Translated with the sanction of the author by William Purdie Dickson
Especially among the Celtic nobility there prevailed an excitement, which seemed every moment as if it must break out into a general insurrection. Even before the second expedition to Britain in the spring of 700 Caesar had found it necessary to go in person to the Treveri, who, since they had compromised themselves in the Nervian conflict in 697, had no longer appeared at the general diets and had formed more than suspicious connections with the Germans beyond the Rhine. At that time Caesar had contented himself with carrying the men of most note among the patriot party, particularly Indutiomarus, along with him to Britain in the ranks of the Treverian cavalry-contingent; he did his utmost to overlook the conspiracy, that he might not by strict measures ripen it into insurrection.
But when the Haeduan Dumnorix, who likewise was present in the army destined for Britain, nominally as a cavalry officer, but really as a hostage, peremptorily refused to embark and rode home instead, Caesar could not do otherwise than have him pursued as a deserter; he was accordingly overtaken by the division sent after him and, when he stood on his defence, was cut down (700). That the most esteemed knight of the most powerful and still the least dependent of the Celtic cantons should have been put to death by the Romans, was a thunder-clap for the whole Celtic nobility; every one who was conscious of similar sentiments--and they formed the great majority-- saw in that catastrophe the picture of what was in store for himself.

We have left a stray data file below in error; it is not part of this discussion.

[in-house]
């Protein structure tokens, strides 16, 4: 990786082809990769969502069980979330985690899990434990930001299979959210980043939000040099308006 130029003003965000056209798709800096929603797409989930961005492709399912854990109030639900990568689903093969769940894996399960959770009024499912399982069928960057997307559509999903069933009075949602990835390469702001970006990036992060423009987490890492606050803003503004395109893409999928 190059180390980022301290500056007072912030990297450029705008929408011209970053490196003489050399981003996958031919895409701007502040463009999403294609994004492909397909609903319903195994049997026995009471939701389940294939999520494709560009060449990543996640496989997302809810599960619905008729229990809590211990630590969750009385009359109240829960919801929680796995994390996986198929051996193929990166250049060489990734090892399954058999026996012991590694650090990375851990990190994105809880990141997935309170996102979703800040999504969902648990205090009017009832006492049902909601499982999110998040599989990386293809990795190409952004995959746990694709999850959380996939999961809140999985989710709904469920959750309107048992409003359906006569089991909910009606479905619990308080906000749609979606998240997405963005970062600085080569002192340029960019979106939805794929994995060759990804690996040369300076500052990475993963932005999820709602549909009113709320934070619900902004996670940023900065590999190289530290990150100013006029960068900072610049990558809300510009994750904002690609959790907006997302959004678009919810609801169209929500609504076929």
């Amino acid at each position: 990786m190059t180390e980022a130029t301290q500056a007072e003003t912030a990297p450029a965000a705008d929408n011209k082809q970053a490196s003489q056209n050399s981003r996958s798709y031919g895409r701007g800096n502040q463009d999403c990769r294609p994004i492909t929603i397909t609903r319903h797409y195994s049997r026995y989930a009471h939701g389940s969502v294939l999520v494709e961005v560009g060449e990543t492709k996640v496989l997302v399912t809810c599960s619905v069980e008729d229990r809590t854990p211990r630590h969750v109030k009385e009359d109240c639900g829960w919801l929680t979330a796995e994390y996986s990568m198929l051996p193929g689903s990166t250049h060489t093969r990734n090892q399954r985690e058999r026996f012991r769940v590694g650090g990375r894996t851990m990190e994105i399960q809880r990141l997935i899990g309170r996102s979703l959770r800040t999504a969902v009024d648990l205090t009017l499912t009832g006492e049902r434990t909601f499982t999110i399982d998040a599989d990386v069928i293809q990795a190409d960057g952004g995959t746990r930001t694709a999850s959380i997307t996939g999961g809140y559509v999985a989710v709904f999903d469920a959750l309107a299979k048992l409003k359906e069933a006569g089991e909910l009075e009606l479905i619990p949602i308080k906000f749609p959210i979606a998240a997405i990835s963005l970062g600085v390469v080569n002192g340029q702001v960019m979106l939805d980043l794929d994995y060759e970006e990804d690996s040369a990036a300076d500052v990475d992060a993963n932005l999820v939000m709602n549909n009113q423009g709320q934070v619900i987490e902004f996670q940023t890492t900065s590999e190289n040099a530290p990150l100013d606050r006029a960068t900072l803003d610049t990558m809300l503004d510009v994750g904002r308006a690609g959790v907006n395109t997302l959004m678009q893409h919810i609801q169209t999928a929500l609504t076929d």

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Reference address : https://www.ellopos.net/elpenor/rome/5-07-subjugation-west.asp?pg=97